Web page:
By Carson Ross

What To Look Out For On “All-Natural” Labels

I think I’ve gone on enough “don’t trust the label” rants at this point that you get the picture. Companies know that there is a growing community of conscious consumers looking for natural cosmetics, and they’re willing to use unscrupulous marketing techniques to get you to buy things that you don’t want to be putting anywhere near your body.

If you missed my earlier discussions on organic and cruelty-free certifications (links), I won’t go into detail again here. The gist was this: the only way to truly know what’s in a product is to do your research on a company, and read the entire list of ingredients. Because there’s no FDA definition of a natural product, they often contain up to 30% synthetic ingredients.

Of course, just because an ingredient is synthetic, doesn’t make it toxic, so if you’re someone who’s just making baby steps in the direction of all-natural living, here are a few key ingredients that companies are constantly sliding into their products under the radar that you definitely want to avoid.


Phthalates are a common ingredient in perfumes, hair products, moisturizers and household cleaners… Sooo, basically everything. They’re used for anything from softening plastics to emulsifying ingredients and ensuring a smooth, consistent texture. But they also are linked to breast cancer, birth defects, and endocrine disruption.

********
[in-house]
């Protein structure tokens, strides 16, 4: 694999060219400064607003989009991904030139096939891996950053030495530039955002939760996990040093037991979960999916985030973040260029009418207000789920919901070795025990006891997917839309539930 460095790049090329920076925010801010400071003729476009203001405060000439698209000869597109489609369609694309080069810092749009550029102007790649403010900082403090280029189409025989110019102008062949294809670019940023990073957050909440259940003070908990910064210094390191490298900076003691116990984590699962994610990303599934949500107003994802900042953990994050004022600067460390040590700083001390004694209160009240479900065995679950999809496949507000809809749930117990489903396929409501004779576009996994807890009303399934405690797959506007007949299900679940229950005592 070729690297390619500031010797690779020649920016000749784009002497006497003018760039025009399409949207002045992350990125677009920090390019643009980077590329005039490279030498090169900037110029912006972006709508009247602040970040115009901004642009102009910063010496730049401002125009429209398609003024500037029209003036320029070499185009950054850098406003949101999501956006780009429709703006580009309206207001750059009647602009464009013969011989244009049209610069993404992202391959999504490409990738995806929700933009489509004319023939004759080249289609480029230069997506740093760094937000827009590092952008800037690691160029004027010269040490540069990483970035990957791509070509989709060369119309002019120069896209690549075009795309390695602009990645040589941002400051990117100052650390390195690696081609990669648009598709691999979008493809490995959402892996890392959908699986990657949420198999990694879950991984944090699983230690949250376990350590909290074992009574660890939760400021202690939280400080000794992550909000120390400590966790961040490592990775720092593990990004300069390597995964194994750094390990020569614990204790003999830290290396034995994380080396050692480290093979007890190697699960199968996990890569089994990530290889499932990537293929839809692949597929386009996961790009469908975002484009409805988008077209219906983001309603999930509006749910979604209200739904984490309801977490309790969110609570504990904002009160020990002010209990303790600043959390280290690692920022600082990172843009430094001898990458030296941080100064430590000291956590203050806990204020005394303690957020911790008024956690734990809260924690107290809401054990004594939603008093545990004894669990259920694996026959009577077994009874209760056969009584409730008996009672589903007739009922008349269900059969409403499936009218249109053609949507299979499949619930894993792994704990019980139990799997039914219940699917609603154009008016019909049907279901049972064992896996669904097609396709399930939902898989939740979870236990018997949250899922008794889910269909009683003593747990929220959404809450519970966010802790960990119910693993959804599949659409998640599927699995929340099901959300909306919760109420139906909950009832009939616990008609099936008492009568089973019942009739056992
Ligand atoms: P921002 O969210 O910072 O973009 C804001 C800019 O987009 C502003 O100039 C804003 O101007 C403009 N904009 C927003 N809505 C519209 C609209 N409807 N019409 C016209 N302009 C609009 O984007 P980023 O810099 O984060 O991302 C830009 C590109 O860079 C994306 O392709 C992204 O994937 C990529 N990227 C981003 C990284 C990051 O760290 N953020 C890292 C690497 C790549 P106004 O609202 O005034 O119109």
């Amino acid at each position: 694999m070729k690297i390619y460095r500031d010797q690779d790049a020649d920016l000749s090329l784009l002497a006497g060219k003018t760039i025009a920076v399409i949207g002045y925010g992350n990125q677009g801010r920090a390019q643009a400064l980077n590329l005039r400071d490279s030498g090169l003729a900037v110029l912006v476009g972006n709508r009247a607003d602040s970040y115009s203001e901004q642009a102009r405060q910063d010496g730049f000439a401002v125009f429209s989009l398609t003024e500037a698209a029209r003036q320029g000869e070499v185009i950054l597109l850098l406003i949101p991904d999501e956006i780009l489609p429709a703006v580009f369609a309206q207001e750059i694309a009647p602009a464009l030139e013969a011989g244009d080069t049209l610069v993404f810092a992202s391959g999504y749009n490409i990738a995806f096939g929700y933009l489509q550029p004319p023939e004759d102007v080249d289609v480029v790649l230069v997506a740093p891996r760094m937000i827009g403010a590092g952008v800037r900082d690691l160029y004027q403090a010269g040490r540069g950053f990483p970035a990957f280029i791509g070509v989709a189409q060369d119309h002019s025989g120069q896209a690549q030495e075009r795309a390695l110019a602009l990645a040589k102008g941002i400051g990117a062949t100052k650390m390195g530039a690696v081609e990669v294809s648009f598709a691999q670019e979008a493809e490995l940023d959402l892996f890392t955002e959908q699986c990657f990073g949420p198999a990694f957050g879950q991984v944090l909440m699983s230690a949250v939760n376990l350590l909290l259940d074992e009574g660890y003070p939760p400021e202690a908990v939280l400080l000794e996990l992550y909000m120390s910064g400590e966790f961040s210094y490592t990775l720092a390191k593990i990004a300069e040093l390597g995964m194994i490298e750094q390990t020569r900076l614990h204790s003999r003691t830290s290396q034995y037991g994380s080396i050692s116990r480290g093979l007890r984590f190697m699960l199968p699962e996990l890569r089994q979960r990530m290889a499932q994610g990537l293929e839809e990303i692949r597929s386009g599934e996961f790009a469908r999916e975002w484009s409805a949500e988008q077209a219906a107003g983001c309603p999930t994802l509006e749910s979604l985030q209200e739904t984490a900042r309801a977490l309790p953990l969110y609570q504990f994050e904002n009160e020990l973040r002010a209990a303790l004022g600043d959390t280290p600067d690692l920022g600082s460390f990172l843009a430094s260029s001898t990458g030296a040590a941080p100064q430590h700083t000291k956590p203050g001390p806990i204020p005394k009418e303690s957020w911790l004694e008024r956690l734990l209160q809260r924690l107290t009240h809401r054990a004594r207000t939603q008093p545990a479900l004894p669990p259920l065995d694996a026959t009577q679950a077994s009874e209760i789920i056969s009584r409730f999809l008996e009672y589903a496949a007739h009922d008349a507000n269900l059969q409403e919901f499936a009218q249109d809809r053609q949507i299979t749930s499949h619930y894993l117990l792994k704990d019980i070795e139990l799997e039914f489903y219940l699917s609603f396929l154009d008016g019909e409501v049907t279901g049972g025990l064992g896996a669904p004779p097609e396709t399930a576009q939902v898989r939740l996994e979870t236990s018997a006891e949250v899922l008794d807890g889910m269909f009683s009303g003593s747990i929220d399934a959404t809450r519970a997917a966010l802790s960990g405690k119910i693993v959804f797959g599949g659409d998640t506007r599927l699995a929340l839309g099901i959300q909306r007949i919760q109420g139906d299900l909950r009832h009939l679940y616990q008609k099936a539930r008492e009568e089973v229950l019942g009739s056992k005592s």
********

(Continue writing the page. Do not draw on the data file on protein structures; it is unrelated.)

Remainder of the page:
Are you wondering why you don’t see the word when you’re studying a product’s ingredients list?

That’s because phthalates are usually hidden under the vague category of “fragrance,” which by law, isn’t required to be specified because it’s considered a trade secret as part of their patent.


The most common detergents are sodium lauryl sulphate and sodium laureth sulphate, which are included in myriad personal care and cleaning products—it’s what makes them foamy.

The Environmental Working Group (EWG) categorizes them as only “moderately toxic,” but if this ingredient is at a concentrate higher than 2% it can lead to neurotoxicity, organ toxicity, and endocrine disruption.


Parahydroxy benoic acid is a preservative used to prevent bacteria, mold and yeast from growing on products. However, it also has estrogen-mimicking properties that are associated with an increased risk of breast cancer.

As public understanding of the dangers of parabens has become more widespread, more and more companies are adding “Paraben Free” to their labels. Marketing ploy or actual social responsibility, I consider that a win for women’s health.


Petroleum and mineral oil have been an integral part of cosmetics for ages—so much so that the EWG estimates it’s present in about 80% of beauty products. More recently though, as scientific studies zero in on the effects of petroleum based products on our bodies, it turns out they're not as innocuous as we once thought.

Petroleum and mineral oil can’t be metabolized in our bodies, and a recent study found traces of it in fat tissue and breast milk, implying that it builds up in the body over time. They are also a known animal carcinogen and possible human carcinogen.